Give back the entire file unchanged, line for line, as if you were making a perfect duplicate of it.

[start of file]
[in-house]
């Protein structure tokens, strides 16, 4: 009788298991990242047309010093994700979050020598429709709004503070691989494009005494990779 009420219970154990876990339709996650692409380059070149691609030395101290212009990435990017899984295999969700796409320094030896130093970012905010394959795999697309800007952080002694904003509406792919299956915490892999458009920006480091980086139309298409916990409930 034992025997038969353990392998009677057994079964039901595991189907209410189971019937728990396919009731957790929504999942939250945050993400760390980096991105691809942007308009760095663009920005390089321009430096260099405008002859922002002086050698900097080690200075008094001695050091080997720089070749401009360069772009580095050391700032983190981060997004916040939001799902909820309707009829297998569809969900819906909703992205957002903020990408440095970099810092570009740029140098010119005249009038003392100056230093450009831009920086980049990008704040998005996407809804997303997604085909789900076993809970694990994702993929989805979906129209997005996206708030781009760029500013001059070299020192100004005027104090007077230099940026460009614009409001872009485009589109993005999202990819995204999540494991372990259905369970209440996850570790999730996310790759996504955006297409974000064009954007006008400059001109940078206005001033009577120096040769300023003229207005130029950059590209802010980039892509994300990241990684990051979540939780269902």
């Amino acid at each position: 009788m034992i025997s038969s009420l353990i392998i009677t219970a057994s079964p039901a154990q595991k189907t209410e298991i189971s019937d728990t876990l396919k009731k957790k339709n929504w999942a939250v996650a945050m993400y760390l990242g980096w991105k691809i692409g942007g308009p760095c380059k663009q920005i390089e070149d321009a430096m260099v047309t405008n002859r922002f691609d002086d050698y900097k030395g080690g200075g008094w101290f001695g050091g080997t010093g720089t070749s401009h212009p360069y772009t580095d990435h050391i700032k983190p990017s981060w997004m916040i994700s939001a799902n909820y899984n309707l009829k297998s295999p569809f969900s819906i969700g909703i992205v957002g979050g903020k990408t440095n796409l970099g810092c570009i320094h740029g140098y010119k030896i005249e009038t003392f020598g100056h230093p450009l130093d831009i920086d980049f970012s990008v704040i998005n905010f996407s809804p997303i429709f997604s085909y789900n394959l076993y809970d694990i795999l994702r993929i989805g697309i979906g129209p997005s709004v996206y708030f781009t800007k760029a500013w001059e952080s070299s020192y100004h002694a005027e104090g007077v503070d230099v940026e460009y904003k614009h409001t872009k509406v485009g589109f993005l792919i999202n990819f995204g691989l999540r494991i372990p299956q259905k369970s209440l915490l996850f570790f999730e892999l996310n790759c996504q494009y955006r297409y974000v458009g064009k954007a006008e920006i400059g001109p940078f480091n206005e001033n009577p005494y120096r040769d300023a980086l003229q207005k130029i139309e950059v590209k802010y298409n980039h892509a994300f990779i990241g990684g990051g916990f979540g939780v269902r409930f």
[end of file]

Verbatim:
[in-house]
């Protein structure tokens, strides 16, 4: 009788298991990242047309010093994700979050020598429709709004503070691989494009005494990779 009420219970154990876990339709996650692409380059070149691609030395101290212009990435990017899984295999969700796409320094030896130093970012905010394959795999697309800007952080002694904003509406792919299956915490892999458009920006480091980086139309298409916990409930 034992025997038969353990392998009677057994079964039901595991189907209410189971019937728990396919009731957790929504999942939250945050993400760390980096991105691809942007308009760095663009920005390089321009430096260099405008002859922002002086050698900097080690200075008094001695050091080997720089070749401009360069772009580095050391700032983190981060997004916040939001799902909820309707009829297998569809969900819906909703992205957002903020990408440095970099810092570009740029140098010119005249009038003392100056230093450009831009920086980049990008704040998005996407809804997303997604085909789900076993809970694990994702993929989805979906129209997005996206708030781009760029500013001059070299020192100004005027104090007077230099940026460009614009409001872009485009589109993005999202990819995204999540494991372990259905369970209440996850570790999730996310790759996504955006297409974000064009954007006008400059001109940078206005001033009577120096040769300023003229207005130029950059590209802010980039892509994300990241990684990051979540939780269902």
């Amino acid at each position: 009788m034992i025997s038969s009420l353990i392998i009677t219970a057994s079964p039901a154990q595991k189907t209410e298991i189971s019937d728990t876990l396919k009731k957790k339709n929504w999942a939250v996650a945050m993400y760390l990242g980096w991105k691809i692409g942007g308009p760095c380059k663009q920005i390089e070149d321009a430096m260099v047309t405008n002859r922002f691609d002086d050698y900097k030395g080690g200075g008094w101290f001695g050091g080997t010093g720089t070749s401009h212009p360069y772009t580095d990435h050391i700032k983190p990017s981060w997004m916040i994700s939001a799902n909820y899984n309707l009829k297998s295999p569809f969900s819906i969700g909703i992205v957002g979050g903020k990408t440095n796409l970099g810092c570009i320094h740029g140098y010119k030896i005249e009038t003392f020598g100056h230093p450009l130093d831009i920086d980049f970012s990008v704040i998005n905010f996407s809804p997303i429709f997604s085909y789900n394959l076993y809970d694990i795999l994702r993929i989805g697309i979906g129209p997005s709004v996206y708030f781009t800007k760029a500013w001059e952080s070299s020192y100004h002694a005027e104090g007077v503070d230099v940026e460009y904003k614009h409001t872009k509406v485009g589109f993005l792919i999202n990819f995204g691989l999540r494991i372990p299956q259905k369970s209440l915490l996850f570790f999730e892999l996310n790759c996504q494009y955006r297409y974000v458009g064009k954007a006008e920006i400059g001109p940078f480091n206005e001033n009577p005494y120096r040769d300023a980086l003229q207005k130029i139309e950059v590209k802010y298409n980039h892509a994300f990779i990241g990684g990051g916990f979540g939780v269902r409930f």